FROM THE START, President Reagan took issue with the presumption of culpability that colored most official and public discussion of the country's intelligence agencies from the mid-1970s on. He never accepted that the agencies had been, in many respects, corrupted and that they were almost inherently drawn to abuse their special powers. Denying that the abuses brought to light in the 1970s were all that serious, he insisted that intelligence was a vital and worthy function of government, as manageable as any other.

It is no surprise, then, that in his new executive order on the organization and control of U.S. intelligence agencies the tone reflects the president's traditional pride and confidence in them and his conviction that their public image deserves burnishing. What is surprising, perhaps, is that so little of the content of the old Jimmy Carter order has been changed. Controlling intelligence is mostly a matter of making calibrations in the gray areas, and in some of these areas the Reagan order moves the marker a bit to the right on the individual liberty-national security scale. It takes a rather vivid imagination, however, to think that he has moved it much. Almost all of the darker dangers perceived during the drafting period by those fearful of fresh inroads on citizens' liberties seem to have evaporated.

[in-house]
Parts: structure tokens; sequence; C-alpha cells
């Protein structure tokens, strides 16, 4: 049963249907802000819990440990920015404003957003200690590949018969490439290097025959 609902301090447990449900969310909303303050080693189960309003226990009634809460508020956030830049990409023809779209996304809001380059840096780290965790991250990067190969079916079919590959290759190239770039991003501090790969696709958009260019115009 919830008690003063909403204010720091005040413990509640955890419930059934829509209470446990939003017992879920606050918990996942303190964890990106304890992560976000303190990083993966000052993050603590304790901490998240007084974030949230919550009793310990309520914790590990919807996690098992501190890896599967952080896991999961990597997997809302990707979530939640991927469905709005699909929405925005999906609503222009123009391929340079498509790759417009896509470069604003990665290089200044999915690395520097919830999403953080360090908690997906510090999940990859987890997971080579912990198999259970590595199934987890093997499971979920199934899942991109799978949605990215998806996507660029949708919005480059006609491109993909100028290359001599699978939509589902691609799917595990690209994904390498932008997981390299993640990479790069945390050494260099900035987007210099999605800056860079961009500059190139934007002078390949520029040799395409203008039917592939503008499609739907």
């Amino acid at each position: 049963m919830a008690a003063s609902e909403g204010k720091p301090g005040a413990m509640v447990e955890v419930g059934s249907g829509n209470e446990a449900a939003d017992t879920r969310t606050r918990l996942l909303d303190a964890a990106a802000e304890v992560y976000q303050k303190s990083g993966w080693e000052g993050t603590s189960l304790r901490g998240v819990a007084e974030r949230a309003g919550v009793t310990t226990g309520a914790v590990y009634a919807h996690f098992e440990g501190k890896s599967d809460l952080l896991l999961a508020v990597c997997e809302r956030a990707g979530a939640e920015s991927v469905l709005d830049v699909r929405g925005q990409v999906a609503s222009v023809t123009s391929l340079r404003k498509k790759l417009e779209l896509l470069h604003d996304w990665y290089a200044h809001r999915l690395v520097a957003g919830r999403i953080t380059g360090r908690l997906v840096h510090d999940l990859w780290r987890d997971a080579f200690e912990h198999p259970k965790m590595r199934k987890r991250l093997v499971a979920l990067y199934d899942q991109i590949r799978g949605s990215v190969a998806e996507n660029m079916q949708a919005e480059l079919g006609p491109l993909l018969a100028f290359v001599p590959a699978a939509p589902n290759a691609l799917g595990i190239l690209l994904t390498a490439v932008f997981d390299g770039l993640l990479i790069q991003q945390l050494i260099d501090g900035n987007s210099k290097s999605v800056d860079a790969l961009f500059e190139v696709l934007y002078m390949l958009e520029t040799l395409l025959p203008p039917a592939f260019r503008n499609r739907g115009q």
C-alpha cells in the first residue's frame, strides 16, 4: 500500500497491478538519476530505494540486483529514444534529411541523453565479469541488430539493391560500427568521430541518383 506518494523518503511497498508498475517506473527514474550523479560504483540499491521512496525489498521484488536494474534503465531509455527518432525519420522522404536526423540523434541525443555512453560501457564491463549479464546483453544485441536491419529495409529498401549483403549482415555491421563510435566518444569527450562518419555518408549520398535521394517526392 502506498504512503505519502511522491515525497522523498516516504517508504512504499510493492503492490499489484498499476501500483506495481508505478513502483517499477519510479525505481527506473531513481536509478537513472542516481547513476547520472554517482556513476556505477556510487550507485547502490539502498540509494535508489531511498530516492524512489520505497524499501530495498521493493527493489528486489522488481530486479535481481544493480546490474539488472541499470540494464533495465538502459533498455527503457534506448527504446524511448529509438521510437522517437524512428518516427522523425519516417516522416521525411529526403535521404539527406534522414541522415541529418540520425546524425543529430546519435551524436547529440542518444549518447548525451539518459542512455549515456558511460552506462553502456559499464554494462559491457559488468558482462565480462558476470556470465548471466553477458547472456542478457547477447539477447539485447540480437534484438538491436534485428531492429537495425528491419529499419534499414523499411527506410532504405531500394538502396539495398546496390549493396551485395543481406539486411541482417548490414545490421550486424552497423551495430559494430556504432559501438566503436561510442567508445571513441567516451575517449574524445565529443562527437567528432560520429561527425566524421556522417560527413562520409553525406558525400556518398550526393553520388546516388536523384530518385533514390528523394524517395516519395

This is the intriguing aspect of the Reagan intelligence order. It may have made some difference that during the final drafting two of the officials most closely identified with "unleashing" the agencies, CIA Director William Casey and national security adviser Richard Allen, were distracted by official inquiries into their affairs. What appears to have mattered much more, however, was that Mr. Reagan gave a full hearing to those people in his own government and in the congressional oversight committees whose first purpose was to keep the agencies on the intelligence straight and narrow, out of the domestic political swamp. Throughout, Mr. Reagan accepted the substance of earlier reforms: there must be specific executive accountability for all intelligence activities, and all of these activities must be within the reach of congressional review. The agencies must be policed. Mr. Reagan grants that, and Congress has its clear duties here. Meanwhile, as we understand it, he means for the agencies to do their basic job.